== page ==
The overwhelming majority of Somalilanders in the Diaspora work very hard to make themselves a better life, and for the betterment and development of their country, Somaliland. For them, a recognized and prosperous Somaliland is their ultimate goal. I am among these Somalilanders in the Diaspora; and for the good parts of past decade, I have spent most of my time campaigning for the Somaliland cause. However, as many here in the Diaspora, I have become disillusioned about the situation in Somaliland of late. I have become sad and angry because the Somaliland I see today is not the Somaliland I envisioned. I am dismayed because the efforts and energy of Somalilanders everywhere, which they have invested in Somaliland for the past 12 years, is close to being wasted. I am lost and unable to find a way forward because the Somaliland I used to call the only hope of Democracy in the horn of Africa is becoming another member of the Dark Continent. I am worried because Somaliland seems to be in the hands of a President who is unable to control his Ministries or take charge of his lieutenants. I am fearful for the future because the actions and deeds of the current government do not give me hope for the future.

My dear country men/women, this situation cannot be allowed to go on for much longer. Somalilanders are very patient people in their nature; but they are also very sensitive to injustice and inhumane treatments. Therefore, in the interests of Somaliland, and in the interests of our good earned reputation in the international arena, I ask the government of Rayale Kahin to bring these barbaric acts of human rights abuses to an abrupt halt. I urge him to hold his Ministers accountable; else the people, the Country and History will hold him accountable for their actions. I plead with him for the sake of this country, not to wreck the good name and reputation this country has acquired over the past decade.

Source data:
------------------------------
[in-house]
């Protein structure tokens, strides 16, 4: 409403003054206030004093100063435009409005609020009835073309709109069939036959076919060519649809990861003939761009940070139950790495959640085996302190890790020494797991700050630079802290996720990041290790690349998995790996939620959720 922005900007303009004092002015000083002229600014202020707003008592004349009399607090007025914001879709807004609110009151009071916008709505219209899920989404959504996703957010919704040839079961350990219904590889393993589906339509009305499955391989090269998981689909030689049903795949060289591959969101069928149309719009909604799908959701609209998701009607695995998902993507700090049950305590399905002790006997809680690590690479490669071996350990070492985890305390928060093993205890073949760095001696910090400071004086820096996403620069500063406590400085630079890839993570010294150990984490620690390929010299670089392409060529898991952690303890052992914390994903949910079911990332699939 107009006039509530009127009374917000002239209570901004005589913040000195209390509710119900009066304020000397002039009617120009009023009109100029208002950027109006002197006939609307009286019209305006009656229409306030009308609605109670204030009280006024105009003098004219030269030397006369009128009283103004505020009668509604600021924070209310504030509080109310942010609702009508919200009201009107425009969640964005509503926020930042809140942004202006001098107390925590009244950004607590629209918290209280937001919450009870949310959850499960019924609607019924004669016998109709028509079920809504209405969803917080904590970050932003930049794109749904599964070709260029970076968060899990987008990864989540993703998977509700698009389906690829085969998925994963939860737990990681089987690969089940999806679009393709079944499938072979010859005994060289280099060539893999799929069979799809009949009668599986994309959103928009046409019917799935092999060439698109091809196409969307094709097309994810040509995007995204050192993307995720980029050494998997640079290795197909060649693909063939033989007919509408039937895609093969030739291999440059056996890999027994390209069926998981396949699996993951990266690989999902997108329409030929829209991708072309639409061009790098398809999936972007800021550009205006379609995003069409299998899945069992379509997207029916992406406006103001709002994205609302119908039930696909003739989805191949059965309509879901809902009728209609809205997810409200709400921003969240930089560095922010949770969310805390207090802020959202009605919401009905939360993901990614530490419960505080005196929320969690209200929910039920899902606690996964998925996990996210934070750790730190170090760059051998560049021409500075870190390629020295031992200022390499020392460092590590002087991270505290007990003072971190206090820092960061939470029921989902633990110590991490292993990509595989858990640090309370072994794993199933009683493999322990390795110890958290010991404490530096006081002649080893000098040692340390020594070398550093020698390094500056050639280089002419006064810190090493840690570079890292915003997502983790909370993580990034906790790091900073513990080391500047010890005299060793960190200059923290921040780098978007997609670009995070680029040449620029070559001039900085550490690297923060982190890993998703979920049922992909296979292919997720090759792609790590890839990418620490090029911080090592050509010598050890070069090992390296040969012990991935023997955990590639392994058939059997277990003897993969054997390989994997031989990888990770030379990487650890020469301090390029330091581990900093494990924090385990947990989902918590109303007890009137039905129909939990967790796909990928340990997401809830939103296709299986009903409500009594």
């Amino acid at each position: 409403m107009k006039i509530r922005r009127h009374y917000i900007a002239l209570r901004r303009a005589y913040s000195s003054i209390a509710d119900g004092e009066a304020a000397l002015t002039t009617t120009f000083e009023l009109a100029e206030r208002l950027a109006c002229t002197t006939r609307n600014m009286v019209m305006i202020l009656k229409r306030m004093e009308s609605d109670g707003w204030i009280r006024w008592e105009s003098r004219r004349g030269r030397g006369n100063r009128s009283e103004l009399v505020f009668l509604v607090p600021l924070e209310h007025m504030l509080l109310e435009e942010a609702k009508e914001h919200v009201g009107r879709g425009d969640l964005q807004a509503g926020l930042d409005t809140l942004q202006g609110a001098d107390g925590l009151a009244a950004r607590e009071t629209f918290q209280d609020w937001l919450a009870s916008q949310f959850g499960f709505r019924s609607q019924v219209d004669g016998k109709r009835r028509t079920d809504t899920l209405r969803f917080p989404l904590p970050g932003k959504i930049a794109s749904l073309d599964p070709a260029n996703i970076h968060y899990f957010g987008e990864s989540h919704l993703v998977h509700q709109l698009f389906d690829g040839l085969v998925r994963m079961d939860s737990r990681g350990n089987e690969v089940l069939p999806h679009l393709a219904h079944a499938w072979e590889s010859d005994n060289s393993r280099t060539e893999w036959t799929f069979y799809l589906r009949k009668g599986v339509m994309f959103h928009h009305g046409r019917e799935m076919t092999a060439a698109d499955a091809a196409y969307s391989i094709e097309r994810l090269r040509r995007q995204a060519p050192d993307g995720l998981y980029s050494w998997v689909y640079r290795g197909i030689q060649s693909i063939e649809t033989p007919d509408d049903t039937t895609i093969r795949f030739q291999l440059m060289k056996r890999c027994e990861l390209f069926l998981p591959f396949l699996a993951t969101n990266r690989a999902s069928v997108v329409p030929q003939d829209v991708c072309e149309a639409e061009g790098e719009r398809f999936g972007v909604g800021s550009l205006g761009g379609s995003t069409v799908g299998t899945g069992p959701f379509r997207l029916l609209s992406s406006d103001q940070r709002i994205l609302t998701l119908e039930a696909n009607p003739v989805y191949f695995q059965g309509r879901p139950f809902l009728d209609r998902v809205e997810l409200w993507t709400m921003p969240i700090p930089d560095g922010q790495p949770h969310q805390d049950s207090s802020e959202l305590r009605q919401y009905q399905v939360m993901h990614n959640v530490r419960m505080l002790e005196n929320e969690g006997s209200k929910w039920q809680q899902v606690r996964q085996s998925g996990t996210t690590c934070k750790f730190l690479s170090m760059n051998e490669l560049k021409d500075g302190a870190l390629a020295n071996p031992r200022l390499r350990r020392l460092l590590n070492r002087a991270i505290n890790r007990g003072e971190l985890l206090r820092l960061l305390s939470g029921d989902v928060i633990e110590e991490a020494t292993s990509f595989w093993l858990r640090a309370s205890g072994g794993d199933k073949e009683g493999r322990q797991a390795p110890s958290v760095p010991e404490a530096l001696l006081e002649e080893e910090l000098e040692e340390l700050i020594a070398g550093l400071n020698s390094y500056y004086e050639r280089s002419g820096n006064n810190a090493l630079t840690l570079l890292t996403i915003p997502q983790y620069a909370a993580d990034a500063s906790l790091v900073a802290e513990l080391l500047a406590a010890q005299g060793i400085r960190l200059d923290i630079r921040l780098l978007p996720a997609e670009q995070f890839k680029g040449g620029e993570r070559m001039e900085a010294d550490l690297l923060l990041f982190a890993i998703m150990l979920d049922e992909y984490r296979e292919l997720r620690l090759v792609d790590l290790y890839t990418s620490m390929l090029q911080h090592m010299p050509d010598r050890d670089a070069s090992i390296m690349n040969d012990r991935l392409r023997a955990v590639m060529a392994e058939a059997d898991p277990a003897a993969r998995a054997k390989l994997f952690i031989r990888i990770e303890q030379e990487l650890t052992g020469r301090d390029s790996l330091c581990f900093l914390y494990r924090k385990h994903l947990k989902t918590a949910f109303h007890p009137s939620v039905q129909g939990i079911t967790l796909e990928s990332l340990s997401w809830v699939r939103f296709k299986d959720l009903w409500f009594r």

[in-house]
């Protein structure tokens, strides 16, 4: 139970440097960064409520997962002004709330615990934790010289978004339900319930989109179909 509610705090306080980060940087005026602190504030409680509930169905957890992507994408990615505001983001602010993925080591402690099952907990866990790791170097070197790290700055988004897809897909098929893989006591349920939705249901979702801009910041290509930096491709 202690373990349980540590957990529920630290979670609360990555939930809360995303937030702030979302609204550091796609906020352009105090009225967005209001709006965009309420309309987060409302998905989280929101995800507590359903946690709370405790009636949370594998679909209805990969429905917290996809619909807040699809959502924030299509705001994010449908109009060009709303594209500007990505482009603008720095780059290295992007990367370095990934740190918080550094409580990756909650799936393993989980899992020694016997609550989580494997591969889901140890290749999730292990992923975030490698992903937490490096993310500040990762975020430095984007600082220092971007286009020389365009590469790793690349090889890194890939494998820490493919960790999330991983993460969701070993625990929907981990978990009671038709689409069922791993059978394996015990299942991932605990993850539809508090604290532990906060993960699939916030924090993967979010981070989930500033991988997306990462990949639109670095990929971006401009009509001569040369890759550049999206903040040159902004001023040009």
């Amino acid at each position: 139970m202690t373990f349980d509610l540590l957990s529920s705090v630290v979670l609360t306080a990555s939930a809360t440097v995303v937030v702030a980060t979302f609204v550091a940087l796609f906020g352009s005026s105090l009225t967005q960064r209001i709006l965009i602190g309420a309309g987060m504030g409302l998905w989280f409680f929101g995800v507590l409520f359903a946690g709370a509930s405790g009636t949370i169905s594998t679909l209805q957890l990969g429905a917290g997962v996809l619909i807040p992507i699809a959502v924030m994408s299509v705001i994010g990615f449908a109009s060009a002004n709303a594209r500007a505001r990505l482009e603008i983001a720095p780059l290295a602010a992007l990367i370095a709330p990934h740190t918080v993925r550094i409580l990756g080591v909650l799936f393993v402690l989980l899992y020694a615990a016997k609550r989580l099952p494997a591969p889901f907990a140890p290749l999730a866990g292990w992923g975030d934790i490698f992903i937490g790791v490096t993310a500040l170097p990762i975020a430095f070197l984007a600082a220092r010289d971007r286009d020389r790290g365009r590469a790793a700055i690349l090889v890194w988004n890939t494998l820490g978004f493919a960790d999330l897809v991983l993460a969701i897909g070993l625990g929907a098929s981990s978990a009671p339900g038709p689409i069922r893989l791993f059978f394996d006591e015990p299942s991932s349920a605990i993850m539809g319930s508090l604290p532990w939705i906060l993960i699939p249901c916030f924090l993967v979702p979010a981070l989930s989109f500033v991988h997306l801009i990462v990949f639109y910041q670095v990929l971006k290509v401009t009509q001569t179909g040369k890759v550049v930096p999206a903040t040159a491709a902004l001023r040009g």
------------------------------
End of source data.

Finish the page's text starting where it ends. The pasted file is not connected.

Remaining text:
I have envisioned a Somaliland where justice and freedom are taken for guaranteed. A Somaliland where arbitrary arrests, police beatings and/or brutality are things of the past. Was I wrong? I believe there is still hope, but for how long that hope will remain, no one knows.

There is no point in asking African Rights not to publicize these abuses; African Rights has a legal, ethical and moral obligation to publicize them. However, the government has a responsibility to prevent these acts of abuses from taking place, and blackening the good name of Somaliland. I am confident that the government will head the advice of its many citizens, less it wants to be judged by history and by the people.

Finally, although most of these human rights abuses were well publicized in the local Media, at the time, I, nevertheless, would still like to thank and knowledge the bravery and heroic acts of a decent Somalilander, a Somaliland heroin: Ms Rakiya Omaar, who is doing a splendid job for her country and people. We all remember her services to her people and her country in the early 1990s and late 1980s when no one wanted to hear about the plight of Somalilanders; and she was the one telling everyone that would listen about the plight of Somalilanders. In line with most concerned Somalilanders, I would like to express my appreciation and gratitude for her services to her nation and people. She is a Somalilander we are all proud of; a heroin, in a society where heroes are made into villains within strikingly very short period of time.